HP and ASU partner on low-cost flexible displays

PALO ALTO, CA AND TEMPE, AZ--HP Labs (www.hp.com) and the Flexible Display Center (FDC; www.flexdisplay.asu.edu) at Arizona State University (ASU) are partnering to develop affordable, flexible electronic displays for possible applications such as electronic paper (e-Paper) and signage.

PALO ALTO, CA AND TEMPE, AZ--HP Labs (www.hp.com) and the Flexible Display Center (FDC; www.flexdisplay.asu.edu) at Arizona State University (ASU) are partnering to develop affordable, flexible electronic displays for possible applications such as electronic paper (e-Paper) and signage. “Unlike other batch processes in which the flexible display is fabricated bonded to a rigid substrate and then removed, our technique creates an amorphous silicon backplane directly on a continuous polymer web using a roll-to-roll compatible process,” said Carl Taussig, director, Information Surfaces at HP Labs. Taussig said the new unbreakable displays were created by the FDC and HP using self-aligned imprint lithography (SAIL) technology.

Invented by HP Labs, SAIL is considered “self aligned” because the patterning information is imprinted on the substrate in such a way that perfect alignment is maintained regardless of process-induced distortion. In fact, the SAIL technology itself is an extension of work done by the University of Texas at Austin on step-and-flash imprint lithography, now a cornerstone technology for UT Austin spinout Molecular Imprints (Austin, TX).

While the jury is out regarding whether imprint lithography can replace extreme ultraviolet (EUV) lithography for nanoscale semiconductor patterning (see www.laserfocusworld.com/articles/336193 and www.laserfocusworld.com/articles/298394), imprint lithography clearly has advantages for low-cost flexible display manufacturing. The fabrication of thin-film transistor (TFT) arrays on a flexible plastic material is a low-cost, roll-to-roll, continuous manufacturing process compared to batch sheet-to-sheet production. “SAIL is a fast 5 meters per minute, high-resolution process that uses a three-dimensional masking technique to avoid the depth-of-field and flatness issues associated with conventional patterning on flexible substrates,” said Taussig. “And because the display consists of one to one-and-a-half micron thick TFT layers on top of a 50 micron thick plastic substrate, it trumps conventional display processes by using 90% less material by volume.”

The first practical demonstration of the flexible displays was achieved through collaborative efforts between the FDC and HP as well as other FDC partners including DuPont Teijin Films and E Ink. To create this display, the FDC produces stacks of semiconductor materials and metals on flexible Teonex Polyethylene Naphthalate (PEN) substrates from DuPont Teijin Films. HP then patterns the substrates using the SAIL process and integrates E Ink’s Vizplex imaging film to produce an actively addressed flexible display on plastic. E Ink’s Vizplex bi-stable electrophoretic imaging film enables images to persist without applied voltage, greatly reducing power consumption for viewing text.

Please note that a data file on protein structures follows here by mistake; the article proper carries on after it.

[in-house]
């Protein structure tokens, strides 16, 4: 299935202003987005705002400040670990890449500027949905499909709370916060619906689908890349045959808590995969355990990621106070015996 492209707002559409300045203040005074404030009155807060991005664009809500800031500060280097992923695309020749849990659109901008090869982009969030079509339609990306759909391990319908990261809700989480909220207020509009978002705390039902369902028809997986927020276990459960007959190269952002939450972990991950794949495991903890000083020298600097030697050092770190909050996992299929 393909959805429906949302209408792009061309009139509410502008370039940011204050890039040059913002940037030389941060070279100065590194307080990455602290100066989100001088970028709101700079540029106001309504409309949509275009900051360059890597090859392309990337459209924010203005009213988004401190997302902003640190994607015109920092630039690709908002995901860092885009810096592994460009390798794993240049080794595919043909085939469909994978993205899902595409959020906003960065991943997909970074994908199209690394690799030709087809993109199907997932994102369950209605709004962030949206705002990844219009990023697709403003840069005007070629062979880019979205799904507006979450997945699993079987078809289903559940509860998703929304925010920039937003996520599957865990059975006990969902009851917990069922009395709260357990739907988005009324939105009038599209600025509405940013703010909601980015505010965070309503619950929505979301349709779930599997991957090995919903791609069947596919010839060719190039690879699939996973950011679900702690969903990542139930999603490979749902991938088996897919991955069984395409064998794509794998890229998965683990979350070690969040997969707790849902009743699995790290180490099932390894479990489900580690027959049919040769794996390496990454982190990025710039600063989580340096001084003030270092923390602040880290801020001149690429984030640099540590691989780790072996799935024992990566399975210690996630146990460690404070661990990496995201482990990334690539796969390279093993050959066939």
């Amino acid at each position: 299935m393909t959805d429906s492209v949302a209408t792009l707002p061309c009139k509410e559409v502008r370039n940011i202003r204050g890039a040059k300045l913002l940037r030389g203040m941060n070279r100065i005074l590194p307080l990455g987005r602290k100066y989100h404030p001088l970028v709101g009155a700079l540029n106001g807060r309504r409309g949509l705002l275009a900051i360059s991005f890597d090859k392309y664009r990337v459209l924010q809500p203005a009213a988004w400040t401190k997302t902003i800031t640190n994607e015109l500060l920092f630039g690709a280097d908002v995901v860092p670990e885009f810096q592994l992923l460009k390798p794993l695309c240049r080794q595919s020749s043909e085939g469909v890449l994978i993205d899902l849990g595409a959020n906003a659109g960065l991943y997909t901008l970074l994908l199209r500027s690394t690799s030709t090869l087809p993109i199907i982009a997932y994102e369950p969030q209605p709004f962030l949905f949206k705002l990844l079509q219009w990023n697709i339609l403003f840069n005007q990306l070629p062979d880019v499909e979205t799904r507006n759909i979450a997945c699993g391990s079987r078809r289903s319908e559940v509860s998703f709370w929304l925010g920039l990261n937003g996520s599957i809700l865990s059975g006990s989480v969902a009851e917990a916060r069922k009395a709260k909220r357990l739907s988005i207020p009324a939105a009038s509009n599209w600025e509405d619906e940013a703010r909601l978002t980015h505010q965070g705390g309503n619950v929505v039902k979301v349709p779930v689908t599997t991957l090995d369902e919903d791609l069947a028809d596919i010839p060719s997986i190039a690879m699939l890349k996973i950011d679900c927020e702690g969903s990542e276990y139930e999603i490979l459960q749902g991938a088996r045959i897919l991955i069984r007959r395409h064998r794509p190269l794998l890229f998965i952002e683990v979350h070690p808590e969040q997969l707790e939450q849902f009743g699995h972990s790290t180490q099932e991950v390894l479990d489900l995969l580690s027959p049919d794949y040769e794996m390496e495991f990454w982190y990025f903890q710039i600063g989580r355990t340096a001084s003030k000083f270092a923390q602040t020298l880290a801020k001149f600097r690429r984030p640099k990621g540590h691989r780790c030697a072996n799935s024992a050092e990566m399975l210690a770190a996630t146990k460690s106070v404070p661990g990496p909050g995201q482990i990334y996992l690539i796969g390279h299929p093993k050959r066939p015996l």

HP Labs is born from HP, the world’s largest technology company, and sees electronic displays as future competition for hard-copy media and printers. As the research arm of HP, HP Labs is using the skills of its 600-employee-strong international work force (400 in Palo Alto, 100 in Bristol, England, and the rest worldwide) to look five years ahead in the industry and concentrate on such future technologies as flexible electronic displays, focusing on cost-reduction techniques to drive commercialization. Taussig said its collaboration with ASU’s FDC and other industry partners will accelerate cost reduction in the flexible-display industry. “Even though the Flexible Display Center is hosted by the University [ASU], it is a commercially oriented organization with an excellent manufacturing infrastructure for the development of flexible electronics,” he said.

Because the SAIL process is amenable to all kinds of flexible electronics applications, HP Labs is also licensing the technology to other companies. In September, PowerFilm (Ames, IA), a developer and manufacturer of thin, flexible solar panels, licensed the HP SAIL technology for the advancement of PowerFilm’s thin-film electronics business.

--Gail Overton

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